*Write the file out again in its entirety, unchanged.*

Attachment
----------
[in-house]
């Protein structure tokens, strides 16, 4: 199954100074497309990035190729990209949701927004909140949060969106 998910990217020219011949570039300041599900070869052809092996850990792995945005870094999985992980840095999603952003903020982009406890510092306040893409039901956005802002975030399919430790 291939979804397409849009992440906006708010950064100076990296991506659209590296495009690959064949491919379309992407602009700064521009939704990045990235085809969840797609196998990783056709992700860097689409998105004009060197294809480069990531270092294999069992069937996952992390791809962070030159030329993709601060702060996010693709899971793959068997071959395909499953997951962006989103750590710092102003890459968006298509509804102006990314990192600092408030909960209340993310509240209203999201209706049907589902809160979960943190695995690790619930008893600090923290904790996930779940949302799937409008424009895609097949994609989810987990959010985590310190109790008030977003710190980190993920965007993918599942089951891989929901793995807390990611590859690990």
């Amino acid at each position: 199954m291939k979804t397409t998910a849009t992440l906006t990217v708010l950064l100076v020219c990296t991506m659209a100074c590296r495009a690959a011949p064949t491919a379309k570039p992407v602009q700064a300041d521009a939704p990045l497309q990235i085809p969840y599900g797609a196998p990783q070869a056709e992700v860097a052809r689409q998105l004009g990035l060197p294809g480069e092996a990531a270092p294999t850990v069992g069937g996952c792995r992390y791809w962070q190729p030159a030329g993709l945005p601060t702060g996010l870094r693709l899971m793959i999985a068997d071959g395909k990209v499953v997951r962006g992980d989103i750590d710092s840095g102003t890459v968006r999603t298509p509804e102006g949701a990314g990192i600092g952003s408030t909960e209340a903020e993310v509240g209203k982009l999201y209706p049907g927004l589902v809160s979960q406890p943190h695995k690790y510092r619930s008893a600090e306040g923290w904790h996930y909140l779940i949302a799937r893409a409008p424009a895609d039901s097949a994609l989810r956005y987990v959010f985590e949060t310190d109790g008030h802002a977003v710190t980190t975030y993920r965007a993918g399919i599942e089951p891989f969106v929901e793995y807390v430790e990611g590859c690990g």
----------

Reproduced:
[in-house]
């Protein structure tokens, strides 16, 4: 199954100074497309990035190729990209949701927004909140949060969106 998910990217020219011949570039300041599900070869052809092996850990792995945005870094999985992980840095999603952003903020982009406890510092306040893409039901956005802002975030399919430790 291939979804397409849009992440906006708010950064100076990296991506659209590296495009690959064949491919379309992407602009700064521009939704990045990235085809969840797609196998990783056709992700860097689409998105004009060197294809480069990531270092294999069992069937996952992390791809962070030159030329993709601060702060996010693709899971793959068997071959395909499953997951962006989103750590710092102003890459968006298509509804102006990314990192600092408030909960209340993310509240209203999201209706049907589902809160979960943190695995690790619930008893600090923290904790996930779940949302799937409008424009895609097949994609989810987990959010985590310190109790008030977003710190980190993920965007993918599942089951891989929901793995807390990611590859690990």
């Amino acid at each position: 199954m291939k979804t397409t998910a849009t992440l906006t990217v708010l950064l100076v020219c990296t991506m659209a100074c590296r495009a690959a011949p064949t491919a379309k570039p992407v602009q700064a300041d521009a939704p990045l497309q990235i085809p969840y599900g797609a196998p990783q070869a056709e992700v860097a052809r689409q998105l004009g990035l060197p294809g480069e092996a990531a270092p294999t850990v069992g069937g996952c792995r992390y791809w962070q190729p030159a030329g993709l945005p601060t702060g996010l870094r693709l899971m793959i999985a068997d071959g395909k990209v499953v997951r962006g992980d989103i750590d710092s840095g102003t890459v968006r999603t298509p509804e102006g949701a990314g990192i600092g952003s408030t909960e209340a903020e993310v509240g209203k982009l999201y209706p049907g927004l589902v809160s979960q406890p943190h695995k690790y510092r619930s008893a600090e306040g923290w904790h996930y909140l779940i949302a799937r893409a409008p424009a895609d039901s097949a994609l989810r956005y987990v959010f985590e949060t310190d109790g008030h802002a977003v710190t980190t975030y993920r965007a993918g399919i599942e089951p891989f969106v929901e793995y807390v430790e990611g590859c690990g």